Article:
US Privacy Groups Urge Senate Not to Ram Through NSA Spying Powers

Some of America’s largest civil liberties groups urge Senate Majority Leader Chuck Schumer not to prosecute a short-term extension The Section 702 Monitoring Program is scheduled to end on December 31.

More than 20 groups, including Demand Progress, the Brennan Center for Justice, the American Civil Liberties Union and Asian Americans Advancing Justice, oppose plans that would allow the program to continue temporarily by changing “mandatory” legislation, such as The bill is needed now to avoid a government shutdown by Friday, or the National Defense Authorization Act, annual legislation expected to dictate $886 billion in national security spending at the Pentagon and the U.S. Department of Defense. Energy in 2024.

“In its current form, [Section 702] is dangerous to our freedoms and our democracy, and it should not be renewed for an extended period without thorough debate, an opportunity for amendment and, ultimately, far-reaching reforms,” he said . letter groups to Schumer said. He added that any attempt to extend the program through a rushed amendment “would demonstrate a blatant disregard for the civil liberties and civil rights of the American people.”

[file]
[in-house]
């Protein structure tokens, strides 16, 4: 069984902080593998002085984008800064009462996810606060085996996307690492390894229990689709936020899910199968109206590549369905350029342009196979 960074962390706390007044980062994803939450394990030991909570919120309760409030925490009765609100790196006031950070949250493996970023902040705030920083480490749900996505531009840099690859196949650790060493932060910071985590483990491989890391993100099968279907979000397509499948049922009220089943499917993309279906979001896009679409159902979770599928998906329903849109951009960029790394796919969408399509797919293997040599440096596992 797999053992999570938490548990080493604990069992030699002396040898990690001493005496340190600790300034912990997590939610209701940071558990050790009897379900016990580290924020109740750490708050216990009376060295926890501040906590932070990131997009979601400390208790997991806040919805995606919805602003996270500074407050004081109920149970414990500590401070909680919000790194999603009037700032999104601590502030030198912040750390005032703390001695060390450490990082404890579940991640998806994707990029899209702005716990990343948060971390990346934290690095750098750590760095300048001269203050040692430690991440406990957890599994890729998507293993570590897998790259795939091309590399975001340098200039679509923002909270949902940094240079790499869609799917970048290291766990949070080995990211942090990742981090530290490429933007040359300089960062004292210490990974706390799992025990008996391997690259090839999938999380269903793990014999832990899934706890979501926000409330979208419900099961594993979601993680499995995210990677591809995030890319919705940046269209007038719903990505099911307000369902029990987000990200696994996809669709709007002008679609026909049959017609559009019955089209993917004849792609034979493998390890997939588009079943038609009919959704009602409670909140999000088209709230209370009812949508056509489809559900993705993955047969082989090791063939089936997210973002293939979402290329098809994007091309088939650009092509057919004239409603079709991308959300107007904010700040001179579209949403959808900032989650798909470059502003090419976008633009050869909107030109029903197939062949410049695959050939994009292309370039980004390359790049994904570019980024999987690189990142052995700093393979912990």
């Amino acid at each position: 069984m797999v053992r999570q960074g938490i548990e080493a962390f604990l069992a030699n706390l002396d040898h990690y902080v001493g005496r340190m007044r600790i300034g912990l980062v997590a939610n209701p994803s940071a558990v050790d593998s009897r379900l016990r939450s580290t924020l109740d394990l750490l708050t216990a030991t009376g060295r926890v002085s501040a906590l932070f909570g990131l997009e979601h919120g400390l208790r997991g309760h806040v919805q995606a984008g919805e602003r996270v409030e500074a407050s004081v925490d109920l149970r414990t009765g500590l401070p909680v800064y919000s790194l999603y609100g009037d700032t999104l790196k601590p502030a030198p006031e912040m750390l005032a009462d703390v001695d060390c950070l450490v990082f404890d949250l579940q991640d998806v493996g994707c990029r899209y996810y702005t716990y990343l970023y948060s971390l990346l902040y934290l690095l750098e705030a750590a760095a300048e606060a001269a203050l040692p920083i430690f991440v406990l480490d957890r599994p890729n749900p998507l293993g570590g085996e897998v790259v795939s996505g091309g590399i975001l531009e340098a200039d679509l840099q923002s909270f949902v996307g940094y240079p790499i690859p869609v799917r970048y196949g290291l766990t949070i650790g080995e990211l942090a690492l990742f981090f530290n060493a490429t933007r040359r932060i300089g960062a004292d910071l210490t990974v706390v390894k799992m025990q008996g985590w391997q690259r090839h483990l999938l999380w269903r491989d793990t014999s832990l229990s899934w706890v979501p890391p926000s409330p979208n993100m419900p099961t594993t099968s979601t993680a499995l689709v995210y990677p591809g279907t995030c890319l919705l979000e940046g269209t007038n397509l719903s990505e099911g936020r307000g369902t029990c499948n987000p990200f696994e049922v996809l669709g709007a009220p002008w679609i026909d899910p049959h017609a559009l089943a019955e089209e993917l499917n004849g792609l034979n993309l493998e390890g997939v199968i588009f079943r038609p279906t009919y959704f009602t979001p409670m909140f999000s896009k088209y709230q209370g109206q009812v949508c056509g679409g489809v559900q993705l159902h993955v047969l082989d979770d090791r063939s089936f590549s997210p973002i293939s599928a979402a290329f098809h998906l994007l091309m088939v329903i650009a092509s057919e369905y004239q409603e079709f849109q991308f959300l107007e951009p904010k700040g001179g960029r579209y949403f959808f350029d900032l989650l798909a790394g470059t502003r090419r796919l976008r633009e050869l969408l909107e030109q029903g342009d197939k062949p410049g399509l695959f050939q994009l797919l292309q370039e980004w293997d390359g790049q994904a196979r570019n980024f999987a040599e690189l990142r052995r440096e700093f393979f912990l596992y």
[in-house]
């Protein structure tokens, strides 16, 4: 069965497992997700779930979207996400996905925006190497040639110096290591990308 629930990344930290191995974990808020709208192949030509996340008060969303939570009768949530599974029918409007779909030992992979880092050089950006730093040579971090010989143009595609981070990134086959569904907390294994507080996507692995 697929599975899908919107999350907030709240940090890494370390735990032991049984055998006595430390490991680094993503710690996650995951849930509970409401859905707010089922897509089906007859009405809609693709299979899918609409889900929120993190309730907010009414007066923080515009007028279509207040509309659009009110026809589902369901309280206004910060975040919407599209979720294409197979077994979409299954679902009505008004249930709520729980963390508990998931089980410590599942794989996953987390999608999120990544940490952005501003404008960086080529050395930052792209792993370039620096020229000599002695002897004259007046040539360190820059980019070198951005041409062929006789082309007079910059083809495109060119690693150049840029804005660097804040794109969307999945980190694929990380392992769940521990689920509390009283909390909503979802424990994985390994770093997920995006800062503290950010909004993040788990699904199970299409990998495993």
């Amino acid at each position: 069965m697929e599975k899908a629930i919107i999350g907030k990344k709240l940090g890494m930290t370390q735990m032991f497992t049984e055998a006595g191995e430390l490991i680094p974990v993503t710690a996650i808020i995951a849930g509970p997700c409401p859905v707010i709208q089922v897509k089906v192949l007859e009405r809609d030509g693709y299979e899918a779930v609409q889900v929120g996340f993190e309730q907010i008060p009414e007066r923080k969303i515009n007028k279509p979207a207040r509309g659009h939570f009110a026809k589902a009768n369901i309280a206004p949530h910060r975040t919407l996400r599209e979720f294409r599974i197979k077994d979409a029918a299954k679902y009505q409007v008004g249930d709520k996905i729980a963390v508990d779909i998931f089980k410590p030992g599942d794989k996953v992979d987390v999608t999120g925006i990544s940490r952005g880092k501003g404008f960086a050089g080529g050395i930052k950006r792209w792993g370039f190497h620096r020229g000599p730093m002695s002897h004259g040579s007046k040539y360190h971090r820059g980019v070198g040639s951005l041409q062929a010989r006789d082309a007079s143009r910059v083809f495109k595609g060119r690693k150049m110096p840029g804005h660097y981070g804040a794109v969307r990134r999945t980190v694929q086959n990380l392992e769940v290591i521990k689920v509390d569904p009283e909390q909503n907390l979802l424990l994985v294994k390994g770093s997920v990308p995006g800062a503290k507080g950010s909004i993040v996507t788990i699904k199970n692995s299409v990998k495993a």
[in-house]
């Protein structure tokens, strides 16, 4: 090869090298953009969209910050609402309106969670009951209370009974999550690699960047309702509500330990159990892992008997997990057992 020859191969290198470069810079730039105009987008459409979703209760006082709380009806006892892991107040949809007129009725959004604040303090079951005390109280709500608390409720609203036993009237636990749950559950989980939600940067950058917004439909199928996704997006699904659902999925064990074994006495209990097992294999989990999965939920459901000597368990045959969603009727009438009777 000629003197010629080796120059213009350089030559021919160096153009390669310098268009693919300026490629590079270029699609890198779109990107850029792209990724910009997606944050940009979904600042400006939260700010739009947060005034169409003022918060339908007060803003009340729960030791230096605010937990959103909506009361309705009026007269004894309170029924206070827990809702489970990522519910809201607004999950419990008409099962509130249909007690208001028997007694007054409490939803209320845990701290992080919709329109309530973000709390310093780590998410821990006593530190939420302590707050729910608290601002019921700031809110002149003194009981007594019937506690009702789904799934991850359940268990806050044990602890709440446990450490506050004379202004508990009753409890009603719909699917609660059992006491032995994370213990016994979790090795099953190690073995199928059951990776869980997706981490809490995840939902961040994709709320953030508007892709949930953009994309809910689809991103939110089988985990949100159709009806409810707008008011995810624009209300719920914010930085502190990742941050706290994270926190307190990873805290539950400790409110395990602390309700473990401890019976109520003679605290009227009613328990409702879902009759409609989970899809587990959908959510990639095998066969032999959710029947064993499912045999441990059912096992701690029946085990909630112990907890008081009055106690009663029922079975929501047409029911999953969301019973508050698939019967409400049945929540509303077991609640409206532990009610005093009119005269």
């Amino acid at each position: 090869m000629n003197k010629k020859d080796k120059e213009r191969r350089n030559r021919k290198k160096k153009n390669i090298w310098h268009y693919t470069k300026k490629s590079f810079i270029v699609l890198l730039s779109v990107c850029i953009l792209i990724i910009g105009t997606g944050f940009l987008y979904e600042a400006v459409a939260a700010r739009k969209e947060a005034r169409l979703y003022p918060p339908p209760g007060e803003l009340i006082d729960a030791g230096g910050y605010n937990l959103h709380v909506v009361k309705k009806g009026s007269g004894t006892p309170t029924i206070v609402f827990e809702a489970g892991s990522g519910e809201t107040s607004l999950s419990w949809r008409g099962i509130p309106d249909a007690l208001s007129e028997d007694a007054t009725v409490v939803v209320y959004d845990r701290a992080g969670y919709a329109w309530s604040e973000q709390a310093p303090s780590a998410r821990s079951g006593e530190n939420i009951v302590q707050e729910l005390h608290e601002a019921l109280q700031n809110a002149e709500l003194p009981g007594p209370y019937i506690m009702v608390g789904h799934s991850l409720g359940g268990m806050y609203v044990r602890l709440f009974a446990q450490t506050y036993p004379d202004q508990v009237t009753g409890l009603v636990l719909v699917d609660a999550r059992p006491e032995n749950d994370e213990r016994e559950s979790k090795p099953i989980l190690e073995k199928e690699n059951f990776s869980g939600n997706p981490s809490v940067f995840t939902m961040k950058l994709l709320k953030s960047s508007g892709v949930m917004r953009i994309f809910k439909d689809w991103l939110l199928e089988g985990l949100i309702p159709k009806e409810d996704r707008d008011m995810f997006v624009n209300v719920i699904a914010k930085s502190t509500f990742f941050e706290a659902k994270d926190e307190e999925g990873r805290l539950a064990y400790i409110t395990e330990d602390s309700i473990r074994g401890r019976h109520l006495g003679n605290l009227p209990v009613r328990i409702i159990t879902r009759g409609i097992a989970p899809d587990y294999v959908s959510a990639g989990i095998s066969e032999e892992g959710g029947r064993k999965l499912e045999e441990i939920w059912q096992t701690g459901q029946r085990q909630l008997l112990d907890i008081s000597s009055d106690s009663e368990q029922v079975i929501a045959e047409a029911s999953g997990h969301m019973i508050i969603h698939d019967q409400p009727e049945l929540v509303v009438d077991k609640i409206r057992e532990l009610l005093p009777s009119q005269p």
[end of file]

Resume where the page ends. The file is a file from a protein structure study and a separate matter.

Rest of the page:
The letter, which was first reported by Bloomberg Lawcited in a report by CABLE And QC roll call. Schumer did not respond to a request for comment.

Like WIRED did Previously reported, surveillance under the 702 program can technically continue for another six months, regardless of whether Congress reauthorizes it by the end of December. The program was last certified by the Foreign Intelligence Surveillance Court in April 2023 for a full year. “Transition procedures” codified in the statute allowing supervision orders to “remain in force” until they expire.

The 702 program is controversial because of its collection of communications from “American persons.” The program legally targets about a quarter of a million foreigners each year, collecting the contents of their text messages, emails and phone calls, but also intercepts an unknown but presumably significant amount of U.S. communications. This interception takes place with the forced cooperation of American telecommunications companies which manage Internet traffic at several levels on global networks.

The program includes procedures for intercepting, storing and querying information in ways that “minimize” the risks of violating Americans’ rights, but the rules are also subject to various exemptions. One of the main criticisms of the 702 program is that it allows the Federal Bureau of Investigation to access the calls and emails of U.S. citizens without a warrant and without proof that they have committed a crime.

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